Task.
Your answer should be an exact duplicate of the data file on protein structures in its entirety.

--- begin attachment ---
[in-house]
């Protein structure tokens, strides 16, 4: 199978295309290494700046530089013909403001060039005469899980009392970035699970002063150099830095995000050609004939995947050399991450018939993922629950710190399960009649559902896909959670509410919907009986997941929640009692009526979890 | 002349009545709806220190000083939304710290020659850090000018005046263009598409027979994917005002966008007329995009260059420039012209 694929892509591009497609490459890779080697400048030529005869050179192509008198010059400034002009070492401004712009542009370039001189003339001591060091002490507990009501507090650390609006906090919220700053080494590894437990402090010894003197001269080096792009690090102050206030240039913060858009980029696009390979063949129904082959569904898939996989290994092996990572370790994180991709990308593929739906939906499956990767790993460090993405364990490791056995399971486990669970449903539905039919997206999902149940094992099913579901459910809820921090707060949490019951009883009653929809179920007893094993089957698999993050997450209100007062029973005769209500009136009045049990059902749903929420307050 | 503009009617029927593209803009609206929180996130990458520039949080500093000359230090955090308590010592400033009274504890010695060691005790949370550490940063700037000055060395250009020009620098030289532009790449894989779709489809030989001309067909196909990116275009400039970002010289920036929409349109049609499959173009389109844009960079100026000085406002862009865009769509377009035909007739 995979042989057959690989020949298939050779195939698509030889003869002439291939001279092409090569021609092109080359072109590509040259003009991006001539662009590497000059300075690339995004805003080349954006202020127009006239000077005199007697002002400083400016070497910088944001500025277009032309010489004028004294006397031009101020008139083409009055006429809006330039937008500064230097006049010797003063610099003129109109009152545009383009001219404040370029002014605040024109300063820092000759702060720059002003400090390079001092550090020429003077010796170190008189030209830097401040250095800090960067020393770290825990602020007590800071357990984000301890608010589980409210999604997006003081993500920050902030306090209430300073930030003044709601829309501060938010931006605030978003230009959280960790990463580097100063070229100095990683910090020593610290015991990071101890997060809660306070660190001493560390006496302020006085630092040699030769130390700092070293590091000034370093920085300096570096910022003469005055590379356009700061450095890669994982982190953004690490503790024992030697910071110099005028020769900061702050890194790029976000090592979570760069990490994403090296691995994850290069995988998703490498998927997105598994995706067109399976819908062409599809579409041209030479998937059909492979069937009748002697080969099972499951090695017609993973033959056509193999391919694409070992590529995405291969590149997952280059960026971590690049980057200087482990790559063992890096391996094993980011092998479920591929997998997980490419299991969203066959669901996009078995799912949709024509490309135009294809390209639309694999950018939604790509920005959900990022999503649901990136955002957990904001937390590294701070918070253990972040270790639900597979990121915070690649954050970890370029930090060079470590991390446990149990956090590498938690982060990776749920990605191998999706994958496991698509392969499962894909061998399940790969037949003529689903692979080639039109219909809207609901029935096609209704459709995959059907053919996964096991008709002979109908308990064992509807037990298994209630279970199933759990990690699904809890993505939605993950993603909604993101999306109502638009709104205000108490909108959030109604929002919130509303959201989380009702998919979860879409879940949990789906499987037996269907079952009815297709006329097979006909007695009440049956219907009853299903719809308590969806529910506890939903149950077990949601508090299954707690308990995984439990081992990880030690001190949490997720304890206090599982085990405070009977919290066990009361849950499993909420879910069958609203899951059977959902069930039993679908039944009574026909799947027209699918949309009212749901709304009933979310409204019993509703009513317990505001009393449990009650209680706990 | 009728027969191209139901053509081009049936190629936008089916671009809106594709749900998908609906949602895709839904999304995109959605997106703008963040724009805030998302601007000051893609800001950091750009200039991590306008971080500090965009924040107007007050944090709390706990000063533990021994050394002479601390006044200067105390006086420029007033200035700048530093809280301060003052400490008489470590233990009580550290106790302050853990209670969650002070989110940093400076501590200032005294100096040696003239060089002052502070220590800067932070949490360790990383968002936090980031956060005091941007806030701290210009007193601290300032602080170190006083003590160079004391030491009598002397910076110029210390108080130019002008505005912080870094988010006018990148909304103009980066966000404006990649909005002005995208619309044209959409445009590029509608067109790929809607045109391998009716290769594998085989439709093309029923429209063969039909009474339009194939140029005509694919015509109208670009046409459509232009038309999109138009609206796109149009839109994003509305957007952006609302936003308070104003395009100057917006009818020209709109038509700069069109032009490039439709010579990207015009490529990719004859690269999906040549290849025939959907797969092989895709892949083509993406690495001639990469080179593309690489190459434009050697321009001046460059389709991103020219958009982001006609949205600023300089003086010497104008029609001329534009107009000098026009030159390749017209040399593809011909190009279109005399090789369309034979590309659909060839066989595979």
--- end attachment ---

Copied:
[in-house]
């Protein structure tokens, strides 16, 4: 199978295309290494700046530089013909403001060039005469899980009392970035699970002063150099830095995000050609004939995947050399991450018939993922629950710190399960009649559902896909959670509410919907009986997941929640009692009526979890 | 002349009545709806220190000083939304710290020659850090000018005046263009598409027979994917005002966008007329995009260059420039012209 694929892509591009497609490459890779080697400048030529005869050179192509008198010059400034002009070492401004712009542009370039001189003339001591060091002490507990009501507090650390609006906090919220700053080494590894437990402090010894003197001269080096792009690090102050206030240039913060858009980029696009390979063949129904082959569904898939996989290994092996990572370790994180991709990308593929739906939906499956990767790993460090993405364990490791056995399971486990669970449903539905039919997206999902149940094992099913579901459910809820921090707060949490019951009883009653929809179920007893094993089957698999993050997450209100007062029973005769209500009136009045049990059902749903929420307050 | 503009009617029927593209803009609206929180996130990458520039949080500093000359230090955090308590010592400033009274504890010695060691005790949370550490940063700037000055060395250009020009620098030289532009790449894989779709489809030989001309067909196909990116275009400039970002010289920036929409349109049609499959173009389109844009960079100026000085406002862009865009769509377009035909007739 995979042989057959690989020949298939050779195939698509030889003869002439291939001279092409090569021609092109080359072109590509040259003009991006001539662009590497000059300075690339995004805003080349954006202020127009006239000077005199007697002002400083400016070497910088944001500025277009032309010489004028004294006397031009101020008139083409009055006429809006330039937008500064230097006049010797003063610099003129109109009152545009383009001219404040370029002014605040024109300063820092000759702060720059002003400090390079001092550090020429003077010796170190008189030209830097401040250095800090960067020393770290825990602020007590800071357990984000301890608010589980409210999604997006003081993500920050902030306090209430300073930030003044709601829309501060938010931006605030978003230009959280960790990463580097100063070229100095990683910090020593610290015991990071101890997060809660306070660190001493560390006496302020006085630092040699030769130390700092070293590091000034370093920085300096570096910022003469005055590379356009700061450095890669994982982190953004690490503790024992030697910071110099005028020769900061702050890194790029976000090592979570760069990490994403090296691995994850290069995988998703490498998927997105598994995706067109399976819908062409599809579409041209030479998937059909492979069937009748002697080969099972499951090695017609993973033959056509193999391919694409070992590529995405291969590149997952280059960026971590690049980057200087482990790559063992890096391996094993980011092998479920591929997998997980490419299991969203066959669901996009078995799912949709024509490309135009294809390209639309694999950018939604790509920005959900990022999503649901990136955002957990904001937390590294701070918070253990972040270790639900597979990121915070690649954050970890370029930090060079470590991390446990149990956090590498938690982060990776749920990605191998999706994958496991698509392969499962894909061998399940790969037949003529689903692979080639039109219909809207609901029935096609209704459709995959059907053919996964096991008709002979109908308990064992509807037990298994209630279970199933759990990690699904809890993505939605993950993603909604993101999306109502638009709104205000108490909108959030109604929002919130509303959201989380009702998919979860879409879940949990789906499987037996269907079952009815297709006329097979006909007695009440049956219907009853299903719809308590969806529910506890939903149950077990949601508090299954707690308990995984439990081992990880030690001190949490997720304890206090599982085990405070009977919290066990009361849950499993909420879910069958609203899951059977959902069930039993679908039944009574026909799947027209699918949309009212749901709304009933979310409204019993509703009513317990505001009393449990009650209680706990 | 009728027969191209139901053509081009049936190629936008089916671009809106594709749900998908609906949602895709839904999304995109959605997106703008963040724009805030998302601007000051893609800001950091750009200039991590306008971080500090965009924040107007007050944090709390706990000063533990021994050394002479601390006044200067105390006086420029007033200035700048530093809280301060003052400490008489470590233990009580550290106790302050853990209670969650002070989110940093400076501590200032005294100096040696003239060089002052502070220590800067932070949490360790990383968002936090980031956060005091941007806030701290210009007193601290300032602080170190006083003590160079004391030491009598002397910076110029210390108080130019002008505005912080870094988010006018990148909304103009980066966000404006990649909005002005995208619309044209959409445009590029509608067109790929809607045109391998009716290769594998085989439709093309029923429209063969039909009474339009194939140029005509694919015509109208670009046409459509232009038309999109138009609206796109149009839109994003509305957007952006609302936003308070104003395009100057917006009818020209709109038509700069069109032009490039439709010579990207015009490529990719004859690269999906040549290849025939959907797969092989895709892949083509993406690495001639990469080179593309690489190459434009050697321009001046460059389709991103020219958009982001006609949205600023300089003086010497104008029609001329534009107009000098026009030159390749017209040399593809011909190009279109005399090789369309034979590309659909060839066989595979």